Tennessee Severe Weather Awareness Week
February 17-22, 2013

Fayetteville Tornado

Tornadoes Thunderstorms Derechos Hail Floods Lightning

The National Weather Service is conducting Tennessee Severe Weather Awareness Week from Sunday, February 17, 2013 to Friday, February 22, 2013 to call attention to the peak of severe weather that occurs in the late winter and spring seasons. Historically, the spring months - especially March, April, and May - are the most active for severe weather throughout Tennessee.

Tennessee Severe Weather Awareness Week 2013 brochure (or printable version)

Right now is the perfect time of the year to check your preparedness plans! Learn about weather safety for the different types of severe weather by clicking the links above. Check that your NOAA Weather Radio has fresh batteries in it and is tuned properly to the nearest NOAA Weather Radio transmitter. Make sure you have a means of receiving severe weather information, whether you are at home, work, school, or travelling. Make sure you know what to do if threatening weather approaches.

Awareness Events:

  • Sunday, February 17 - Important Role of SKYWARN Spotters.
  • Monday, February 18 - Hazards of Flooding and Flash Floods.
  • Tuesday, February 19 - Lightning, the Underrated Killer.
  • Wednesday, February 20 - Tornado Safety and Preparedness with statewide Tornado Drill
  • Thursday, February 21 - Severe Thunderstorms and the Devastating Effects of Severe Storms.
  • Friday, February 22 - NOAA Weather Radio and The Emergency Alert System.

A statewide tornado drill including a test of the NOAA Weather Radio will be conducted on Wednesday, February 20, 2013. Media outlets will also be working with the National Weather Service during Tennessee Severe Weather Awareness Week to publicize weather safety.

Tennessee Tornado History

West TN Tornado Database Middle TN Tornado Database East TN Tornado Database

Severe weather and tornadoes are most common across Tennessee during the spring, especially the month of April.  In fact, some of the largest and deadliest tornado outbreaks in Tennessee history have occurred in April, including on April 2 2006, April 3 1974, April 16 1998, and April 27 2011.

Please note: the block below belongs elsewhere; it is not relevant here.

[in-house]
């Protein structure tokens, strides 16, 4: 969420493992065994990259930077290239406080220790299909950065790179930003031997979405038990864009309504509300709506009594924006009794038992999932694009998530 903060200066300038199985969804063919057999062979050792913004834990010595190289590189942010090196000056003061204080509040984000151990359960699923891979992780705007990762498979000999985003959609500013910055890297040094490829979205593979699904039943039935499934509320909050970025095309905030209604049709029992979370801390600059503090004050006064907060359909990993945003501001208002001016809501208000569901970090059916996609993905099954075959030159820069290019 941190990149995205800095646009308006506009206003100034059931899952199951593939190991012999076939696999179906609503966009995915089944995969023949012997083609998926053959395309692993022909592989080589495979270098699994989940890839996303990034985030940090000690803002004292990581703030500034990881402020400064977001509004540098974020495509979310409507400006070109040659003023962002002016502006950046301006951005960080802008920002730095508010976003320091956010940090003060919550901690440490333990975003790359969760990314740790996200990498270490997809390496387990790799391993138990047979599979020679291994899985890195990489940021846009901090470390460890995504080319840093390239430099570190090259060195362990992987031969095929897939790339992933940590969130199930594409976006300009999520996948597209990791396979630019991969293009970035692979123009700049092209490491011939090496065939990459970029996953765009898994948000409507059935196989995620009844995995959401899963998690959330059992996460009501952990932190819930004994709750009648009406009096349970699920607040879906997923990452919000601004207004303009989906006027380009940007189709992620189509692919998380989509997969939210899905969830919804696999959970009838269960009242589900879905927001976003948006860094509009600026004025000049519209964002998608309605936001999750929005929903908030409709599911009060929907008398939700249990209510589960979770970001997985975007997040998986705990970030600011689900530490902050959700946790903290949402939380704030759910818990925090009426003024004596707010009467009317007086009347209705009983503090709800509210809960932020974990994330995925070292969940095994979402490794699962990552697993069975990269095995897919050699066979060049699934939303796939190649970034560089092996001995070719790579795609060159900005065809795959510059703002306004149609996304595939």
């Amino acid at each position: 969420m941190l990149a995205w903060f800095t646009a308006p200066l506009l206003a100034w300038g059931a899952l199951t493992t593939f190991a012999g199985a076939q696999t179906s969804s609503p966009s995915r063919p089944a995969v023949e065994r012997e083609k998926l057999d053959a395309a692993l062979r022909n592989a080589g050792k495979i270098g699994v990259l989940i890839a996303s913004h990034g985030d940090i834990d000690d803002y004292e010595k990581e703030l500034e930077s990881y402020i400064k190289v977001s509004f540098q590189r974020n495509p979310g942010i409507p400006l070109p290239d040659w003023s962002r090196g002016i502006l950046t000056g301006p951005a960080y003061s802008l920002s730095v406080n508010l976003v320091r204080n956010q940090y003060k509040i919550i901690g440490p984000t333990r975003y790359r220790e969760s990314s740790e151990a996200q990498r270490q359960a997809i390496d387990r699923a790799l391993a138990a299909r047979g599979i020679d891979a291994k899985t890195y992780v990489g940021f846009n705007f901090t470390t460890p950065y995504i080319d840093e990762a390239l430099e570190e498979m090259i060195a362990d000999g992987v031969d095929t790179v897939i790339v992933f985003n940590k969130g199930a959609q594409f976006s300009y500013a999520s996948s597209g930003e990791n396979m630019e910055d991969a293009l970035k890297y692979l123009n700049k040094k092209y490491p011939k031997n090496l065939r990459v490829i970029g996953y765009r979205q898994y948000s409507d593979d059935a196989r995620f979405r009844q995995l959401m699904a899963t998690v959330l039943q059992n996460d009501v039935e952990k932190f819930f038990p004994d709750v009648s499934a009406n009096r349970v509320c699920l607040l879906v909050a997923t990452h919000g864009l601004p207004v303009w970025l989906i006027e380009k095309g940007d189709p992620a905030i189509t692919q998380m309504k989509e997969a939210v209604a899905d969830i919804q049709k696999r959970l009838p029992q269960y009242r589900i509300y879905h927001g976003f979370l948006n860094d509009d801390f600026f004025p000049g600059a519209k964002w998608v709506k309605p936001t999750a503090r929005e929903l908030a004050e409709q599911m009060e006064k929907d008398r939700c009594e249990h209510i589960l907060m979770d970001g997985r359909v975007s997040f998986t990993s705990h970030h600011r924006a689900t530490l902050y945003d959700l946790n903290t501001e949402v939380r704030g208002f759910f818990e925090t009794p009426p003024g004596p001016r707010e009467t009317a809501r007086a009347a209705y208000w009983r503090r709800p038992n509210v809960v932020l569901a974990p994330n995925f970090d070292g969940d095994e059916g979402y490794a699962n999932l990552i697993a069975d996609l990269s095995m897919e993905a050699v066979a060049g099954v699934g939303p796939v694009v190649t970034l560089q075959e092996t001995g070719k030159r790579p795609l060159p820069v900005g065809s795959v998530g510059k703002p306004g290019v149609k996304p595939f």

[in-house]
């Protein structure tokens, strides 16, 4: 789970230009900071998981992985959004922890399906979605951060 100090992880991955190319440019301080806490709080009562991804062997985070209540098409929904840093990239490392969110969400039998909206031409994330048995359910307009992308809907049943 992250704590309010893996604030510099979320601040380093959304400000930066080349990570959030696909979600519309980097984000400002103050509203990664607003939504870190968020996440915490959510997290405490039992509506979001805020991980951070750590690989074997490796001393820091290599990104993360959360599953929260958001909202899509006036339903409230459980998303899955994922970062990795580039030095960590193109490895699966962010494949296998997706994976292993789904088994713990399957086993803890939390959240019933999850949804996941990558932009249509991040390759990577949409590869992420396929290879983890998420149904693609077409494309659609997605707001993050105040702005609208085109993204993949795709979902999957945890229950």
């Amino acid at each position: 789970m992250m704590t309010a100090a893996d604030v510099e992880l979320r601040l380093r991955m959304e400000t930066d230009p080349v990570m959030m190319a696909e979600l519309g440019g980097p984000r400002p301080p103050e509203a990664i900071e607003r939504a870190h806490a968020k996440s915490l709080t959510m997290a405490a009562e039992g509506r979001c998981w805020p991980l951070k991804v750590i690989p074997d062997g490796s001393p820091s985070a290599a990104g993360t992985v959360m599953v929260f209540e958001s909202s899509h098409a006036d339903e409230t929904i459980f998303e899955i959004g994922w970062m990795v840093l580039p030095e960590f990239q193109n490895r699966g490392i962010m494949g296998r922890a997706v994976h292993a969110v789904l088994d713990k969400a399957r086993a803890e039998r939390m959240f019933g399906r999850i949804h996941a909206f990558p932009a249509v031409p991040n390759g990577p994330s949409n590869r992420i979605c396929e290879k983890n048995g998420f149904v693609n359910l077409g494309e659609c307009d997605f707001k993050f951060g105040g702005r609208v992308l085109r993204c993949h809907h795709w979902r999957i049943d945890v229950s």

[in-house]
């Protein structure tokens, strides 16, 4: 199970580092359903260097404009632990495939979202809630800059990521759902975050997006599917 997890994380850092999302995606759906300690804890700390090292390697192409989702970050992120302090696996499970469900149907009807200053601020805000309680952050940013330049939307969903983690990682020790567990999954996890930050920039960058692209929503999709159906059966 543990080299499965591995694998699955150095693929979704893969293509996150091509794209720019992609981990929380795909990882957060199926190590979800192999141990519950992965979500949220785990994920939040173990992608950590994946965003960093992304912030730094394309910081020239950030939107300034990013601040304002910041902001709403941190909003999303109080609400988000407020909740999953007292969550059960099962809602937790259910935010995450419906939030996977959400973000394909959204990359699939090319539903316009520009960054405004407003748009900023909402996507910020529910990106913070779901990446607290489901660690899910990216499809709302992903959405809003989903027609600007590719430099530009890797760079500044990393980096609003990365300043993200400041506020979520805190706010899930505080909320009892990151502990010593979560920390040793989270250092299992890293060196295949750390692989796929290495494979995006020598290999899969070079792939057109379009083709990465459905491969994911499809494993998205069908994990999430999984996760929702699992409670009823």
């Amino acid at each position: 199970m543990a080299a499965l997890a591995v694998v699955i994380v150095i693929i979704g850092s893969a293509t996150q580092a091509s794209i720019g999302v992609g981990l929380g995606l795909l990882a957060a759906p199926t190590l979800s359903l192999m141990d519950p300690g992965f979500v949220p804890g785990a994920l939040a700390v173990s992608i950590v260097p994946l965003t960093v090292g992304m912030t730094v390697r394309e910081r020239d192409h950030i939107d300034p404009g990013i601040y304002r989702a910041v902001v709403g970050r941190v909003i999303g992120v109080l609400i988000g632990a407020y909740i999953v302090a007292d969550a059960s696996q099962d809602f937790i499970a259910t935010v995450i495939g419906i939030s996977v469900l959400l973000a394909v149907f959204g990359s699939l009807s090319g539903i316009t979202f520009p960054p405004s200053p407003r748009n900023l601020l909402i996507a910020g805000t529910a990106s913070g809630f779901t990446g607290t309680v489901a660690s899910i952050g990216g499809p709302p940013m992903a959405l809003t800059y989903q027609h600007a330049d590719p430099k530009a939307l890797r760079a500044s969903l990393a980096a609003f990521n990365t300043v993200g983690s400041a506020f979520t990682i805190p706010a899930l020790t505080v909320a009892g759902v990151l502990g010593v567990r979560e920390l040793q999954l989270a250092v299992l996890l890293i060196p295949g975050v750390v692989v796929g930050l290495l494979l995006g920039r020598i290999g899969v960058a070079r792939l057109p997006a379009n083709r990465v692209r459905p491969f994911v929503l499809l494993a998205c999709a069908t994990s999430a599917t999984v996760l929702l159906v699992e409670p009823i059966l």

2013 has already been a very active year for severe weather, with tornadoes reported on January 13, 2013 and a record outbreak of tornadoes and wind damage on January 30, 2013.


One way you can become more prepared when severe weather strikes is to become a SKYWARN storm spotter! SKYWARN is the National Weather Service (NWS) program of trained volunteer weather spotters. Storm spotters come from many walks of life, including fire fighters, law enforcement, amateur radio operators, and regular members of the public. SKYWARN spotters coordinate with local emergency management officials and send reports of weather based phenomena to the NWS. In addition to serving as a community's first line of defense against dangerous storms, spotters provide important information to warning forecasters who make critical warning decisions. SKYWARN storm spotters play a vital role in providing ground truth data, which helps the NWS perform our primary mission - to save lives and property. 

SKYWARN storm spotter training classes are offered all across Tennessee throughout the year, and teach the different aspects of severe weather, what to look for when storm spotting, and weather safety and preparedness. If you are interested in becoming a storm spotter, view the schedules below for the next available training classes in your area.

West TN Spotter Training
Class Schedule
Middle TN Spotter Training
Class Schedule
East TN Spotter Training
Class Schedule


The National Weather Service is now on Facebook and Twitter! Keep up with the latest weather information and be prepared when severe weather threatens by hitting the "like" button on NWS office facebook pages and following our tweets on NWS office twitter pages!

Facebook NWS Memphis Facebook Twitter NWS Memphis Twitter
NWS Nashville Facebook NWS Nashville Twitter
NWS Morristown Facebook NWS Morristown Twitter
NWS Huntsville Facebook NWS Huntsville Twitter


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